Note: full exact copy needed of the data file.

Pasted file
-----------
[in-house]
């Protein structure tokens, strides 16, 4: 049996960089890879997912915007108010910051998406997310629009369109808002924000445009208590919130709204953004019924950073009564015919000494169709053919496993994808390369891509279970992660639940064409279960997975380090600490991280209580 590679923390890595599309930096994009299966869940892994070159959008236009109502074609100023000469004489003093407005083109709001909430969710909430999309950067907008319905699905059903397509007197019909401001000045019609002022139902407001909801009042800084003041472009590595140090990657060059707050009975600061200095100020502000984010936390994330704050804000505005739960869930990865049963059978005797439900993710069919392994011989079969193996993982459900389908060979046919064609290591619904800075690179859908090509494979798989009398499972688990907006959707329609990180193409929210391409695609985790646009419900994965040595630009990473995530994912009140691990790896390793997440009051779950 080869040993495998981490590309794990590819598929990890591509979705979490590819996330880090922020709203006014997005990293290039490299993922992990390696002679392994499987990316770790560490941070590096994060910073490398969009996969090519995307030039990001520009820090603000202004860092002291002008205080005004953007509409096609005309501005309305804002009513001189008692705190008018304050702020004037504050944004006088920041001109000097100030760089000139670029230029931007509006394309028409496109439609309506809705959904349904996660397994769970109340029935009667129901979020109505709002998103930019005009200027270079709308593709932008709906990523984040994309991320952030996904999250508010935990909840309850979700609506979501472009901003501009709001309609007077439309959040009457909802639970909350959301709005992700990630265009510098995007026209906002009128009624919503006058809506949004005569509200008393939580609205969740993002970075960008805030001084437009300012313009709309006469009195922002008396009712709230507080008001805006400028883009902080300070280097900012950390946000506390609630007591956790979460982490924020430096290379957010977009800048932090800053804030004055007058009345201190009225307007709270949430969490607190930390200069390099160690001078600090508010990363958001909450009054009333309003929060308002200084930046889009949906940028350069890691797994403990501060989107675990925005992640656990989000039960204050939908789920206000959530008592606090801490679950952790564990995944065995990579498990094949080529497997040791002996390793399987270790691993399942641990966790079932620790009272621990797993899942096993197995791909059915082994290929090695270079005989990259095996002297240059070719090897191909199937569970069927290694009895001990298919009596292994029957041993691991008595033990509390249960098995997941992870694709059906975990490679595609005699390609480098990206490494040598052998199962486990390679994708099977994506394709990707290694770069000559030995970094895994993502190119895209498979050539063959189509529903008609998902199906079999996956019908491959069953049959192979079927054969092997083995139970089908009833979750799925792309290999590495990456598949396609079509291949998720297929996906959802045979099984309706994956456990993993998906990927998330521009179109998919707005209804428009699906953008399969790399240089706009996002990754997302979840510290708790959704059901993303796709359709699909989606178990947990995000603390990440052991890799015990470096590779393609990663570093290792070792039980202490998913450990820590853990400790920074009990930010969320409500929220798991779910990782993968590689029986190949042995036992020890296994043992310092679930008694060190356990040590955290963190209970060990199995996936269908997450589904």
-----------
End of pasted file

[in-house]
């Protein structure tokens, strides 16, 4: 049996960089890879997912915007108010910051998406997310629009369109808002924000445009208590919130709204953004019924950073009564015919000494169709053919496993994808390369891509279970992660639940064409279960997975380090600490991280209580 590679923390890595599309930096994009299966869940892994070159959008236009109502074609100023000469004489003093407005083109709001909430969710909430999309950067907008319905699905059903397509007197019909401001000045019609002022139902407001909801009042800084003041472009590595140090990657060059707050009975600061200095100020502000984010936390994330704050804000505005739960869930990865049963059978005797439900993710069919392994011989079969193996993982459900389908060979046919064609290591619904800075690179859908090509494979798989009398499972688990907006959707329609990180193409929210391409695609985790646009419900994965040595630009990473995530994912009140691990790896390793997440009051779950 080869040993495998981490590309794990590819598929990890591509979705979490590819996330880090922020709203006014997005990293290039490299993922992990390696002679392994499987990316770790560490941070590096994060910073490398969009996969090519995307030039990001520009820090603000202004860092002291002008205080005004953007509409096609005309501005309305804002009513001189008692705190008018304050702020004037504050944004006088920041001109000097100030760089000139670029230029931007509006394309028409496109439609309506809705959904349904996660397994769970109340029935009667129901979020109505709002998103930019005009200027270079709308593709932008709906990523984040994309991320952030996904999250508010935990909840309850979700609506979501472009901003501009709001309609007077439309959040009457909802639970909350959301709005992700990630265009510098995007026209906002009128009624919503006058809506949004005569509200008393939580609205969740993002970075960008805030001084437009300012313009709309006469009195922002008396009712709230507080008001805006400028883009902080300070280097900012950390946000506390609630007591956790979460982490924020430096290379957010977009800048932090800053804030004055007058009345201190009225307007709270949430969490607190930390200069390099160690001078600090508010990363958001909450009054009333309003929060308002200084930046889009949906940028350069890691797994403990501060989107675990925005992640656990989000039960204050939908789920206000959530008592606090801490679950952790564990995944065995990579498990094949080529497997040791002996390793399987270790691993399942641990966790079932620790009272621990797993899942096993197995791909059915082994290929090695270079005989990259095996002297240059070719090897191909199937569970069927290694009895001990298919009596292994029957041993691991008595033990509390249960098995997941992870694709059906975990490679595609005699390609480098990206490494040598052998199962486990390679994708099977994506394709990707290694770069000559030995970094895994993502190119895209498979050539063959189509529903008609998902199906079999996956019908491959069953049959192979079927054969092997083995139970089908009833979750799925792309290999590495990456598949396609079509291949998720297929996906959802045979099984309706994956456990993993998906990927998330521009179109998919707005209804428009699906953008399969790399240089706009996002990754997302979840510290708790959704059901993303796709359709699909989606178990947990995000603390990440052991890799015990470096590779393609990663570093290792070792039980202490998913450990820590853990400790920074009990930010969320409500929220798991779910990782993968590689029986190949042995036992020890296994043992310092679930008694060190356990040590955290963190209970060990199995996936269908997450589904």